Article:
As the reflection in this cycle, teaching process of the third cycle, in general, was successful. Most students participated in the process. There were some students who always showed enjoyment or happy reaction, for example, smiling, nodding their head, and clapping their hands when the songs were played. I also did not rush to finish the lesson. However, to avoid the students’ confusion, I consistently provided information dealing with the students’ understanding of the task given, particularly for the new task in the song worksheet. Having seen only 36% (in the cycle 1) and 59% (in the cycle 2) of the students who achieved the minimum required score (70), the cycle 3 showed the successful result: 77% of the students achieved the minimum score.

(7)

CONCLUSIONS

This study has shown that the use of song worksheet can enhance elementary school students’ vocabulary mastery, and the EFL students at elementary school respond positively to the use of song worksheet even though there are a few flaws such as the speed of songs. Some strategies regarding the activities based on worksheet can be interesting and make them excited. Therefore, EFL teachers need to consider classroom activities which are suitable to children since they may easily get bored. The choice of songs suitable to their language proficiency and age also needs to be taken into account. Finally, the use of song worksheet may also be successful for teenagers or adults learning EFL. The focus can be expanded to not only vocabulary but also pronunciation, for example. Further studies can investigate this aspect.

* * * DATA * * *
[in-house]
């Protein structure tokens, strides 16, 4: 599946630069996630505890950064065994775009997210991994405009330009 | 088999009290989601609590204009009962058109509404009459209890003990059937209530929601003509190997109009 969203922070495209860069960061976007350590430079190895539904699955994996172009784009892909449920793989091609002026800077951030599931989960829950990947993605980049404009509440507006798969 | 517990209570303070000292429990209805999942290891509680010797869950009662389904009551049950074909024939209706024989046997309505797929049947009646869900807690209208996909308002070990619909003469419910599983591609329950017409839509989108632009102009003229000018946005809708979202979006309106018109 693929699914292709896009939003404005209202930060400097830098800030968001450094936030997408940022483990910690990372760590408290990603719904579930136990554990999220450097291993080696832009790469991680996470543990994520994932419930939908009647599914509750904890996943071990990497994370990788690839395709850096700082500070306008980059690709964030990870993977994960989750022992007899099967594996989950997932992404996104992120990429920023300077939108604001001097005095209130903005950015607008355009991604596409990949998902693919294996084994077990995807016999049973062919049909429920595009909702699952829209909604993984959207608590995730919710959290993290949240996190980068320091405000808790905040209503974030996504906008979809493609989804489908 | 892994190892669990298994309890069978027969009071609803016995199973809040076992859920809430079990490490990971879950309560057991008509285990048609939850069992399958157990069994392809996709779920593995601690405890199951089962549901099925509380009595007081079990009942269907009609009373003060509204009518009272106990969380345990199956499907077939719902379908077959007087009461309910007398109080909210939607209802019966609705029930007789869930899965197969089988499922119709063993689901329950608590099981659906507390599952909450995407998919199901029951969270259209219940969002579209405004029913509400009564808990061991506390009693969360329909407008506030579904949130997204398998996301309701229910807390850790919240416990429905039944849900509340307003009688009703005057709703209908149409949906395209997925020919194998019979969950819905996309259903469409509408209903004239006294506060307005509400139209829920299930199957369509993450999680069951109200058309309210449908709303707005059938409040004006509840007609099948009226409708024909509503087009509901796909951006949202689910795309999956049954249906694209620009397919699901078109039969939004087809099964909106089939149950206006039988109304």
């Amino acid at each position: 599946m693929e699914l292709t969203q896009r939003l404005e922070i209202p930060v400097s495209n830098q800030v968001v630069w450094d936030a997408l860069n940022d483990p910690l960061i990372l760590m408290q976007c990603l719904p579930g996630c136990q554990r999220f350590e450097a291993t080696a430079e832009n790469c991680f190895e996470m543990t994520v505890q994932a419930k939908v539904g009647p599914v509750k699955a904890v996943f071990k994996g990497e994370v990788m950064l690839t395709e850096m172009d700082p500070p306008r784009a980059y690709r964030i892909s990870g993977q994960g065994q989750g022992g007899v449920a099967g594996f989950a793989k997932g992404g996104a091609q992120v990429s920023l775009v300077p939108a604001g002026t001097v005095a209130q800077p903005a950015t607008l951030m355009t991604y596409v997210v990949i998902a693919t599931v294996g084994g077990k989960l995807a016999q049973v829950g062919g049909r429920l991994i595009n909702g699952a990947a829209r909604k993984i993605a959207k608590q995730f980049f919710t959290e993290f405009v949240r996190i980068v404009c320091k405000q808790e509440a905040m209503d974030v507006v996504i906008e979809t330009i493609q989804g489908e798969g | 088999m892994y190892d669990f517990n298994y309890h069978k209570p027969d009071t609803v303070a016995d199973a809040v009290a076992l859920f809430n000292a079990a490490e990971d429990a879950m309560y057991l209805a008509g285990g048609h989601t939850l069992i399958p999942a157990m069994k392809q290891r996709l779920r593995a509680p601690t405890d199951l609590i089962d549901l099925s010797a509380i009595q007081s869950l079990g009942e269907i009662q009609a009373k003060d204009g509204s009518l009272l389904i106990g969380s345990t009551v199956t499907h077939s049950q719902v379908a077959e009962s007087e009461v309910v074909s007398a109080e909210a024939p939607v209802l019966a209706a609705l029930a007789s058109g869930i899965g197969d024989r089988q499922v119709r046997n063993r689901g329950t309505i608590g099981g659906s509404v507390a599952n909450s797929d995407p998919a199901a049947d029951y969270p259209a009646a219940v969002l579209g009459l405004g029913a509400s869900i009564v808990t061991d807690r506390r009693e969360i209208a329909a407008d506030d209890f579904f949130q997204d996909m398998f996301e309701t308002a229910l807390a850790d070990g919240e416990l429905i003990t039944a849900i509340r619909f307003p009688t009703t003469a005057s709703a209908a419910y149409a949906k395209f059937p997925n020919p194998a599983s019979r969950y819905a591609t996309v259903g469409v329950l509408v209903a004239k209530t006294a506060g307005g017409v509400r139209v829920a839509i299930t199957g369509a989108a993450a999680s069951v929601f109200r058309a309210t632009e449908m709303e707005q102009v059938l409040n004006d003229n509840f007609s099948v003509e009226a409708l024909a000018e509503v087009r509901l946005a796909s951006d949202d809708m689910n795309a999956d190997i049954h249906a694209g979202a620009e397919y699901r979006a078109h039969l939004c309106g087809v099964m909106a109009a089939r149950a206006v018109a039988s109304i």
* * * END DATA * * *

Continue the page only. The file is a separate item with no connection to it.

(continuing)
REFERENCES